The plane figures are cross-sections of the line-like structure.

The intersection of the axis and the cross-section refers to the angle between the two geometric objects. In practice, the angle of intersection is usually 90°. *Note:* in principle, the angle of intersection can be different from 90°. There are bodies for which it is *advisable* to accept the oblique intersection and keep it in the model creation. Such a case may be an oblique (reinforced concrete) bridge track.

For the intersection of the axis and the cross-section, the point of intersection of axis and cross-section must be given. The intersection points can be *selected*, such as the center of gravity of the plane figure, or the center of rotation of cross-section in sense of bending. But it may be any point of the plane carrying the plane figure inside, or even outside of plane figure.

A plane figure can be “freely” rotated around the tangent vector of the curve. Consequently, “free rotation” must be specified. In practice, we interpret the Frenet–Serret frame of the curve [12] and the directions of the main inertia of the plane figure [1] at the intersection point. We use the position of the latter in the normal plane of the curve to fix the plane to the curve. Usually, the larger main inertia axis is aligned with the direction of the normal vector (of the curve), the smaller main inertia axis is aligned in the direction of the binormal vector (of the curve). *Note:* the fact that in architecture the issue cannot be avoided is supported by twisted columns, wrought iron rods.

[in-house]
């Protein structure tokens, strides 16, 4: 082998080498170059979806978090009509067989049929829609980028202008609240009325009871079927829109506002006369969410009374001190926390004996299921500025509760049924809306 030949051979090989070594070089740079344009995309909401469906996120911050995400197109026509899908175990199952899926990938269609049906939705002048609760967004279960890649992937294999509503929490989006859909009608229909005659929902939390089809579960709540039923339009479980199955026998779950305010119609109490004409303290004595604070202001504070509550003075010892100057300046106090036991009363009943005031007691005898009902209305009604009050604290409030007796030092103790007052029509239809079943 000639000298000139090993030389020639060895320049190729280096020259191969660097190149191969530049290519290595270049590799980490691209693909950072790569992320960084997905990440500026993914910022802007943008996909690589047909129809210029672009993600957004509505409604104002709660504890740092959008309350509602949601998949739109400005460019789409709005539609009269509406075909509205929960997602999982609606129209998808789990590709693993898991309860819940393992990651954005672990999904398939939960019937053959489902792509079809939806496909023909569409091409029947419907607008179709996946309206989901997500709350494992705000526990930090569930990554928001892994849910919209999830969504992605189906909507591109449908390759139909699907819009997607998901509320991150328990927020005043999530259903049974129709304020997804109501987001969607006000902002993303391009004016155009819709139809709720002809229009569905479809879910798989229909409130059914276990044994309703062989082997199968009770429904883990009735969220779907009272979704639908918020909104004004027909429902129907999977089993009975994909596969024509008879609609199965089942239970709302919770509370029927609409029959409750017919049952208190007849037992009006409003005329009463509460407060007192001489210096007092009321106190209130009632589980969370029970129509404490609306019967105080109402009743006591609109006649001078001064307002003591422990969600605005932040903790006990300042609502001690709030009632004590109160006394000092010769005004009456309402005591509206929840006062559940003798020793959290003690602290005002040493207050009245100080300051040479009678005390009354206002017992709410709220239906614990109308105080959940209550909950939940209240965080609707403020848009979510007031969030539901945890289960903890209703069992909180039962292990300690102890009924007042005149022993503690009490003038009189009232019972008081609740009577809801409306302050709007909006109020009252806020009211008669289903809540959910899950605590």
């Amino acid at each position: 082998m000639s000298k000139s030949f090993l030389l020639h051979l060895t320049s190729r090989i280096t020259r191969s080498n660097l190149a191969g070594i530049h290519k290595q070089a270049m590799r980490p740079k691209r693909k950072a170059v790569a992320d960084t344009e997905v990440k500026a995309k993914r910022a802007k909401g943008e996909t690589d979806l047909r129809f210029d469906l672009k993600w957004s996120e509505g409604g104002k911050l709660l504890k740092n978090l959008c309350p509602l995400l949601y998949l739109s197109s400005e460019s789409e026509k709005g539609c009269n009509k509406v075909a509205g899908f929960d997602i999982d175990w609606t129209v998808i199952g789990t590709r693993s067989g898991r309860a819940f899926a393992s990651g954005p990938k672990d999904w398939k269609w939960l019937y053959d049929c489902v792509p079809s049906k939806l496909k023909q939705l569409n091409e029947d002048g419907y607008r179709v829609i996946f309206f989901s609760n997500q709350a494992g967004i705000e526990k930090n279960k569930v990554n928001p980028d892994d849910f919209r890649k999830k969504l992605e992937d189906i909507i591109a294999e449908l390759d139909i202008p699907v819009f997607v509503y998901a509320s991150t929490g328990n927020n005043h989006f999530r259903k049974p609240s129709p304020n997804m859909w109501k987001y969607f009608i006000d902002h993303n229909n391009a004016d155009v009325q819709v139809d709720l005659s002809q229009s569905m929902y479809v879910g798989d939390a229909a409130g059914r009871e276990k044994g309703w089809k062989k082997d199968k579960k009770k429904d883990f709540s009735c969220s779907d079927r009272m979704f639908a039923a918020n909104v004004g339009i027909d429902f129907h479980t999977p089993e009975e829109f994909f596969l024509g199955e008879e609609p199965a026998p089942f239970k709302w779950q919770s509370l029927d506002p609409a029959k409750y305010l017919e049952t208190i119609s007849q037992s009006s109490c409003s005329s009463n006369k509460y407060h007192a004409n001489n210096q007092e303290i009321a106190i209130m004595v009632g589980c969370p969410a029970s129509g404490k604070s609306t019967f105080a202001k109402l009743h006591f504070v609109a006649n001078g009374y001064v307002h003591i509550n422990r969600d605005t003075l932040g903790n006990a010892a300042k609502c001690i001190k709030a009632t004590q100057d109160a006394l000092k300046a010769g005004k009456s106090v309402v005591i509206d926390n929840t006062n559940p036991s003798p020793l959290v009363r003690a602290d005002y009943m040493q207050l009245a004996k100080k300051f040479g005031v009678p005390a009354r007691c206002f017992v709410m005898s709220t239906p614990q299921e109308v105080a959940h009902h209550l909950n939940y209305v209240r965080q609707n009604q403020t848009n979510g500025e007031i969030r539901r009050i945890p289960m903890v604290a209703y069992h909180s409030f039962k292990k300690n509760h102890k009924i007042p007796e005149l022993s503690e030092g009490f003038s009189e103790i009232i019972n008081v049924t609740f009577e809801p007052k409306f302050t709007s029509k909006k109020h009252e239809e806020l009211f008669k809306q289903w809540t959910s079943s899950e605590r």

The line-like bodies and structures are divided into three major groups according to axis: straight-line, flat-curved, and space curved axis line-like bodies or structures.

The straight-line axis structure as a building material is usually called a beam. In the case of load bearing structure different terms are used depending on the position and form of the line-structure. The horizontal, line-like structure with straight-line axis is the beam, the vertical one is the pillar or the column. The line-like structure with (convex from below) vertical plane curve is arch or arch structure. The line-like structure with horizontal plane curved axis structure is the curved beam. In general, in the case of a deformable line-structure – irrespective of the figure of the axis – the term rod, while in the case of a flexible (kinematically undefined) line-structure, the term rope or cable is used.